Beauty and the beasts

I recently came across a Facebook post promoting Tree Change Dolls, 

a fab initiative which transforms unwanted dolls into ‘down to earth’ characters for little girls. It also gives these scary looking dolls caked in make up a make-under to look more like, well, little girls. Their slutty outfits are replaced with frankly, some rather enviable hand-made numbers. I’m ashamed to admit that my four year old daughter owns a collection of dolls that look like a band of strippers; but I tell myself it’s ok because she’s too young to even understand.

But when will she start to notice that her dolls don’t look like the women she knows? Start to question why her mum doesn’t totter about in 6 inch heels, crop top and ra-ra mini skirt whilst at Tesco?

At the moment, she thinks I’m beautiful (even more than Elsa apparently, although I would kill to be able to pull off such an impressive plait). She tells me this every day. She notices when I put on a new top, or if I wear new earrings. She tells me I look nice as I am about to go out for dinner with her dad and tells me I am gorgeous as I frantically scramble on mismatching clothes each morning (mostly covered in yesterday’s tea).

At what point does a little girl stop seeing past her mummy’s giant pants, bad hair days and wobbly belly? When will she start to think that the images she’s seeing on TV, social media or in magazines are actually the definition of beauty she should aspire to? I make a huge effort to tell her every day how utterly perfect she is, as I live in fear of her becoming engulfed in the artificial world we now find ourselves in. Being a teenager in the 90s was hard, but at least we didn’t have to compete with preconceptions of beauty that now involve absurdly tattooed-on eyebrows, inflated plastic bosoms and botoxed unmovable faces. The worst we had to deal with were dodgy perms, paisley shirts and highly unflattering flared jeans.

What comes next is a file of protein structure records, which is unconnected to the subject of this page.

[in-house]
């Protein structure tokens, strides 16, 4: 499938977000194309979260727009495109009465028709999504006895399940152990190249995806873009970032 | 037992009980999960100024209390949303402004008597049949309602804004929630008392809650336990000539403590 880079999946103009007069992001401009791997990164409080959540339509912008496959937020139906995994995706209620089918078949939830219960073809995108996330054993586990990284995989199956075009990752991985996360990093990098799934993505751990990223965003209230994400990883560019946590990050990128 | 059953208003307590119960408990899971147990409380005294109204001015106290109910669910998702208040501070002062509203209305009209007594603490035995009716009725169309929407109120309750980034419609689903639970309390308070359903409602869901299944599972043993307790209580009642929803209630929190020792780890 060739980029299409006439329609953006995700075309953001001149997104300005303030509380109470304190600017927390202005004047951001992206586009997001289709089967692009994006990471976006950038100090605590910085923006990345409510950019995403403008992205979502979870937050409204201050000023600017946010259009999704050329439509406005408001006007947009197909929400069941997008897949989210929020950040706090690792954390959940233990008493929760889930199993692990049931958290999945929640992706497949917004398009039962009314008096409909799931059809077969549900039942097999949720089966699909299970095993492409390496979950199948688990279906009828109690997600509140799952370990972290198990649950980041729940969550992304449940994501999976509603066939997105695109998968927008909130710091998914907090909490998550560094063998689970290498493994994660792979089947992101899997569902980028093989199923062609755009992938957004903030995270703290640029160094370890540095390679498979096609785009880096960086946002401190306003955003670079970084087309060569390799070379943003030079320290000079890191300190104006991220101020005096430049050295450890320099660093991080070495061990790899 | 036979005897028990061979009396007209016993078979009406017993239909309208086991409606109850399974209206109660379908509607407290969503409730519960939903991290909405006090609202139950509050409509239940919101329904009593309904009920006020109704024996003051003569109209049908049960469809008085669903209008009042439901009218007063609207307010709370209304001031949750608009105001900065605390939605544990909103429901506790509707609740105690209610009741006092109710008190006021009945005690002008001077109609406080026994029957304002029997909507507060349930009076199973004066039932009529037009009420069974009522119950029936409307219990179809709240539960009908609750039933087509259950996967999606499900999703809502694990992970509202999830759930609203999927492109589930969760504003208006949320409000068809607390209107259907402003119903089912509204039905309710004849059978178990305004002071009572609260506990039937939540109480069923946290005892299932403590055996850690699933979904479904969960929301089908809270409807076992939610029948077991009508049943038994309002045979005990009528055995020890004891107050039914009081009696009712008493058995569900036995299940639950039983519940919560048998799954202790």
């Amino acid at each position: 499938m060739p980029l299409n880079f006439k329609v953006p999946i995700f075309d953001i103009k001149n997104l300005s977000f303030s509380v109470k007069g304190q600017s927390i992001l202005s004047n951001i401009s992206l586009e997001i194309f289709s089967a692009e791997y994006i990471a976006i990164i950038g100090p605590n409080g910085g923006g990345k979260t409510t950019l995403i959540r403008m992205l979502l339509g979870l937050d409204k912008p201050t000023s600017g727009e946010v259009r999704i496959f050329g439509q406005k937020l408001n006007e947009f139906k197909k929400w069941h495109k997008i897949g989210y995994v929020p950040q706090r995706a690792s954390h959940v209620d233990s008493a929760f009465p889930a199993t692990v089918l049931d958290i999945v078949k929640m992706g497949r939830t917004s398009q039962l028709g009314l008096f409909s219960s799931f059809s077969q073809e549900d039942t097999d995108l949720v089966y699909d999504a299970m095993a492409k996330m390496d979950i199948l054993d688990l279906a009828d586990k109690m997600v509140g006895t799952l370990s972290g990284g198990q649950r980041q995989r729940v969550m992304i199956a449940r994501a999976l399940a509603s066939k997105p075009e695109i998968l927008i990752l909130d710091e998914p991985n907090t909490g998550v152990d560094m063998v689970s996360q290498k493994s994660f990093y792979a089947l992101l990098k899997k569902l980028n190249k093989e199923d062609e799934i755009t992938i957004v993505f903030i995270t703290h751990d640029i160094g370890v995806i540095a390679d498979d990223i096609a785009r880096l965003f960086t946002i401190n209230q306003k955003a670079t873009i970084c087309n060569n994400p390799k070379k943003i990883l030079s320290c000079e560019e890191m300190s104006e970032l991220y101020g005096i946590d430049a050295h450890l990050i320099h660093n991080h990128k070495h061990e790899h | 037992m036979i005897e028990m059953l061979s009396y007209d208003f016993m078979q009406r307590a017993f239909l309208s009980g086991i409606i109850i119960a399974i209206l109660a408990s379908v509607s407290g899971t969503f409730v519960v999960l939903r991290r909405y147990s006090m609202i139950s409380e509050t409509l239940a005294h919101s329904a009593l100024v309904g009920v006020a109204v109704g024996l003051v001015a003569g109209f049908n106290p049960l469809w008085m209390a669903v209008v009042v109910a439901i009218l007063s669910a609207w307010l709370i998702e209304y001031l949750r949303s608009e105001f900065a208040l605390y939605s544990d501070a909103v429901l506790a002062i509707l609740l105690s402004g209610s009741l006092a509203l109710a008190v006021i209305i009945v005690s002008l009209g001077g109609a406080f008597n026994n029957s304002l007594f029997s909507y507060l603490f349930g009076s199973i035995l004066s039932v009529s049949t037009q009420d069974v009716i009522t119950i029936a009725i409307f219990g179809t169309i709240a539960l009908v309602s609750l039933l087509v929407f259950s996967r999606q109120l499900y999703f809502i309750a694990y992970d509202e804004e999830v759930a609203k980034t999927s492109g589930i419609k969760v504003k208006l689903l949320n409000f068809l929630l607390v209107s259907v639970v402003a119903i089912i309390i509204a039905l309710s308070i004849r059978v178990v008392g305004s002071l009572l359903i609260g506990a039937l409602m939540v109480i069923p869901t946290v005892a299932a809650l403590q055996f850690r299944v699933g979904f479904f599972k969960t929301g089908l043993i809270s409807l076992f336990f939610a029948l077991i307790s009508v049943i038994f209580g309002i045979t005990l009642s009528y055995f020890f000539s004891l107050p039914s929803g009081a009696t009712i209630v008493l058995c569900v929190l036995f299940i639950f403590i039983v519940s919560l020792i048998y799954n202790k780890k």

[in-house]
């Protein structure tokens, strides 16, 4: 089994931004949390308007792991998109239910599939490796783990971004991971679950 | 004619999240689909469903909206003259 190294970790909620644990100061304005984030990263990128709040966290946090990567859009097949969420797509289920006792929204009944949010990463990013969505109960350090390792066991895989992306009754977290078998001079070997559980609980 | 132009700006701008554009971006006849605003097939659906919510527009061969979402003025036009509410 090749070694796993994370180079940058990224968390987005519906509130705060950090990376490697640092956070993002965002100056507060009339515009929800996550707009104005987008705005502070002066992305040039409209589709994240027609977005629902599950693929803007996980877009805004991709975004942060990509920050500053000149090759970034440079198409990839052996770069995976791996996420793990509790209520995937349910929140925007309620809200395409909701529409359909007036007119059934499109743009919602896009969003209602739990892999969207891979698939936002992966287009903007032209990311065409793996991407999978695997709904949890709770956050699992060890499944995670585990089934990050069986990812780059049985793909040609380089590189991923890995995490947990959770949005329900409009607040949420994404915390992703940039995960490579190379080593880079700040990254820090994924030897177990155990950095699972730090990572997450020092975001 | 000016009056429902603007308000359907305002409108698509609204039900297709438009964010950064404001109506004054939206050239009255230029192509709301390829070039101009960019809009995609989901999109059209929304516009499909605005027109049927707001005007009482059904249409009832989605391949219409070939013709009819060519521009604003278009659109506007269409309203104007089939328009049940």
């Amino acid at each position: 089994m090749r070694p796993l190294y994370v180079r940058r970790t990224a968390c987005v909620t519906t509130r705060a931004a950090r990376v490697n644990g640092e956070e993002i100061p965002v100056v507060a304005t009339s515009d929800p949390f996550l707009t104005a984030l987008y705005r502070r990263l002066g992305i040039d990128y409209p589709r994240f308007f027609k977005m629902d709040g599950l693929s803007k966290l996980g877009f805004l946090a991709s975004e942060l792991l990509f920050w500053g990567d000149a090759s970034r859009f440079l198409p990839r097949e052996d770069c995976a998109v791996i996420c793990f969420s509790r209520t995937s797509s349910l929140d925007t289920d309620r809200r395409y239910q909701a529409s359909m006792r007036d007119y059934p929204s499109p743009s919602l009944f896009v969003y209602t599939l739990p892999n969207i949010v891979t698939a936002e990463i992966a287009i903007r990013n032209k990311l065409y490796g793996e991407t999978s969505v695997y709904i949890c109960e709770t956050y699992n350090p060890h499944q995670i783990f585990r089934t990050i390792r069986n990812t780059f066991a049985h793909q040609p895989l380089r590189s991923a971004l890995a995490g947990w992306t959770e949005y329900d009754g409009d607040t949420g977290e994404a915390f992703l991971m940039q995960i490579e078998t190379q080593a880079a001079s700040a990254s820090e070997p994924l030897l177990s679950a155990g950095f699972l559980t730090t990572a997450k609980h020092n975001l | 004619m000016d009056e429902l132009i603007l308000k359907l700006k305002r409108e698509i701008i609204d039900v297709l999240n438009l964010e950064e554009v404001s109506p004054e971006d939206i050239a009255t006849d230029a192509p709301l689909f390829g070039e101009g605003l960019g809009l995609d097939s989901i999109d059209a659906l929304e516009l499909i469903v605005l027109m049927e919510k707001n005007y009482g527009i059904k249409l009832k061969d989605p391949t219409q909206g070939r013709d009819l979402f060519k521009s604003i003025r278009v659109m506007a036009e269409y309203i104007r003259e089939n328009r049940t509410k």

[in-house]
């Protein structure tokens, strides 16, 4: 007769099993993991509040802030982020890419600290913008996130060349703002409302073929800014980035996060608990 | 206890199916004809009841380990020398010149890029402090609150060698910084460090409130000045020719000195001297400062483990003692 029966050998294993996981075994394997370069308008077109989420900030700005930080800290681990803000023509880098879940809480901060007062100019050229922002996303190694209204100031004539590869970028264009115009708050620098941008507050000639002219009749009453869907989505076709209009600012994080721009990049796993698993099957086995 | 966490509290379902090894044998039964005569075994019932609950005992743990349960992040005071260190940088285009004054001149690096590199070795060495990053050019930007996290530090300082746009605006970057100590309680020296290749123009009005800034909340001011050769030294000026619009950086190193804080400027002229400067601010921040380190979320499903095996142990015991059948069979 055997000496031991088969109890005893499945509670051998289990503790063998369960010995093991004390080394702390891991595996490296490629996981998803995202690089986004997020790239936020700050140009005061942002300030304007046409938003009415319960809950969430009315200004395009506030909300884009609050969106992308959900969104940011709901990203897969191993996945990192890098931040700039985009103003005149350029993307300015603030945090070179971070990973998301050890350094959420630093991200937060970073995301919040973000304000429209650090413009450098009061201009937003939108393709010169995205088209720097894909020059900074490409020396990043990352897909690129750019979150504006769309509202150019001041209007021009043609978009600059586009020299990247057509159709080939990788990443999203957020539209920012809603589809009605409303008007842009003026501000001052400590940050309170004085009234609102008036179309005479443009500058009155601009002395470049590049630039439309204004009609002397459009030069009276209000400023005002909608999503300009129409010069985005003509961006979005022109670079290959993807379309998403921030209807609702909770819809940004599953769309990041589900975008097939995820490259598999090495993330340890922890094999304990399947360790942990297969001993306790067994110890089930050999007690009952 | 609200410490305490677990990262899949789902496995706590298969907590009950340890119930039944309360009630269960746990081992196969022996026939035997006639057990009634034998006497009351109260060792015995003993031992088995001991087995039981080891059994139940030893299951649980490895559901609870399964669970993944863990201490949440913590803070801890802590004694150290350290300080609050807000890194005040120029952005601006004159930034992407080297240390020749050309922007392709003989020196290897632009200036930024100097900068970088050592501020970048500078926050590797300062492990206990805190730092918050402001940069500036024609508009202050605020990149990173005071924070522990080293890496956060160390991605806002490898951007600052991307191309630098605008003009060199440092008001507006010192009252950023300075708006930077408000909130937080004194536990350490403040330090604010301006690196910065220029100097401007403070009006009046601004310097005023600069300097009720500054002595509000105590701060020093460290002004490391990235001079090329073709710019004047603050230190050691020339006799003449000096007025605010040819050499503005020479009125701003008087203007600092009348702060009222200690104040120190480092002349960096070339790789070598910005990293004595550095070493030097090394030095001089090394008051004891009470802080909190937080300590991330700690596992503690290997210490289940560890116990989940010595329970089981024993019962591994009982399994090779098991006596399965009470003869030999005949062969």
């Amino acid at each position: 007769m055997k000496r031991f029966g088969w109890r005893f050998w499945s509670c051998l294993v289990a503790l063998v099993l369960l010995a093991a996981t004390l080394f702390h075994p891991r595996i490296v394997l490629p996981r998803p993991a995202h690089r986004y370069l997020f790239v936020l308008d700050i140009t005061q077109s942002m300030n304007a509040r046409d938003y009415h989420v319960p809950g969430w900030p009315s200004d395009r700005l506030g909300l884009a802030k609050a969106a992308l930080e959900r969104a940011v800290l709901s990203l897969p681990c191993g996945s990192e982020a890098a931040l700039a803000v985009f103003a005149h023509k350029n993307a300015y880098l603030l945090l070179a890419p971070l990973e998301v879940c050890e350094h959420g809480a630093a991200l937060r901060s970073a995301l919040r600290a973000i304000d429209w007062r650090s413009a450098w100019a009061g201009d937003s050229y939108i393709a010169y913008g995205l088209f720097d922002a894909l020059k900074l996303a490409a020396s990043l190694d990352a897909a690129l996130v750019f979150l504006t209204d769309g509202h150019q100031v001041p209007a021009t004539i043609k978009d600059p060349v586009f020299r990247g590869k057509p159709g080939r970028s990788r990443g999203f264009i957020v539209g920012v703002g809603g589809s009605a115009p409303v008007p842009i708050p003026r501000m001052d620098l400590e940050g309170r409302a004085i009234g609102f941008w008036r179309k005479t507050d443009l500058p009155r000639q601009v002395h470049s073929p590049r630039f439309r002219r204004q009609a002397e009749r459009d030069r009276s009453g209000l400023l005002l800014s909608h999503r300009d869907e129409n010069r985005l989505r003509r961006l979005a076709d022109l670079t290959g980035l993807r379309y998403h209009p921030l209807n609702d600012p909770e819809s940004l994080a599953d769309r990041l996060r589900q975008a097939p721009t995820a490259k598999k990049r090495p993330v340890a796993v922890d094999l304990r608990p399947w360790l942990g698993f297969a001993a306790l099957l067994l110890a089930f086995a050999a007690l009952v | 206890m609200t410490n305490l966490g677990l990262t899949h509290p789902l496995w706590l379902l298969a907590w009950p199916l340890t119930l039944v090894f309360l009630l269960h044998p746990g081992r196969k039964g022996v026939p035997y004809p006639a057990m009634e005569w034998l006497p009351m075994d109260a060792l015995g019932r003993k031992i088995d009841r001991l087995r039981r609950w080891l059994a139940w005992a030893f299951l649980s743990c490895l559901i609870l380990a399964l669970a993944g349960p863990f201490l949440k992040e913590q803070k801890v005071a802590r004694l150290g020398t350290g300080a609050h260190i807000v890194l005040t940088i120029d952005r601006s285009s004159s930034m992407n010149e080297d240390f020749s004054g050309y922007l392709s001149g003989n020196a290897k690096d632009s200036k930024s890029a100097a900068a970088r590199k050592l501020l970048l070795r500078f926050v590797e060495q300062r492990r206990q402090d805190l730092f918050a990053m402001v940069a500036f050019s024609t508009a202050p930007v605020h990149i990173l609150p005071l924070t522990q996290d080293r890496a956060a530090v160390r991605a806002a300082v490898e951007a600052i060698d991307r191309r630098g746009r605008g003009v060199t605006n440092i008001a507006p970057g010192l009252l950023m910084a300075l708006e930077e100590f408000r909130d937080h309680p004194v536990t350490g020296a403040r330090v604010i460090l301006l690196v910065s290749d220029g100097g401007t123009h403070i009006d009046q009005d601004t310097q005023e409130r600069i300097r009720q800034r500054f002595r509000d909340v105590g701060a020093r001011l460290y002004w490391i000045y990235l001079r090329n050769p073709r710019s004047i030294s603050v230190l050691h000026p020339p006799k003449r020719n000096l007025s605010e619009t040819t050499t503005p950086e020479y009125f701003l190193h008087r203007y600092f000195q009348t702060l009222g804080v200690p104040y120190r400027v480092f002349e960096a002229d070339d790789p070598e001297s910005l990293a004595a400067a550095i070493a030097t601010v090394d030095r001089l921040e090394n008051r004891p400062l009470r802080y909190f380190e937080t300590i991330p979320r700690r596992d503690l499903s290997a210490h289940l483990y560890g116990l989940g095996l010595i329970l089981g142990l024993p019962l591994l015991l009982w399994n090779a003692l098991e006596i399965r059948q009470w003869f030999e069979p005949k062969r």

We also had no social media nor mobile phones, so no risk of photo sharing, public embarrassment or scrutiny. The worst thing that happened in my class was the teacher getting hold of a circulating scribbled note which shockingly revealed that Stephen Chapman had seen Laura Scriven’s bra through her shirt at lunch.

How do we protect our daughters, and sons (for they are not free from the ridiculous spray tanned, plucked eyebrowed, bouffant hair looks) from all of this utter guff? The mindless reality shows that promote vacant, thin, big boobed people as role models?

I’m as guilty as the next person for cringing when I look in the mirror post-children. I’ve swapped my bikinis in favour of M & S ‘control’ swimsuits and skulk about on the beach under a towel wherever possible. But the one thing I don’t do is talk about myself negatively in front of my daughter. I don’t want her to hear her mother moaning about being flabby, or looking ugly, as I am hoping that this is a good way to ensure she thinks positively about herself.

I keep thinking back to these beautiful Tree Change dolls with their natural looks promoting innocence (as well as really quite nice knitted jumpers, seriously where can I get one?) And that’s how I want my daughter to see beauty.

So for the time being, I am happy to take the compliments.  And who knows, by the time she’s a teenager maybe the poodle perm and paisley shirt will be back in vogue?


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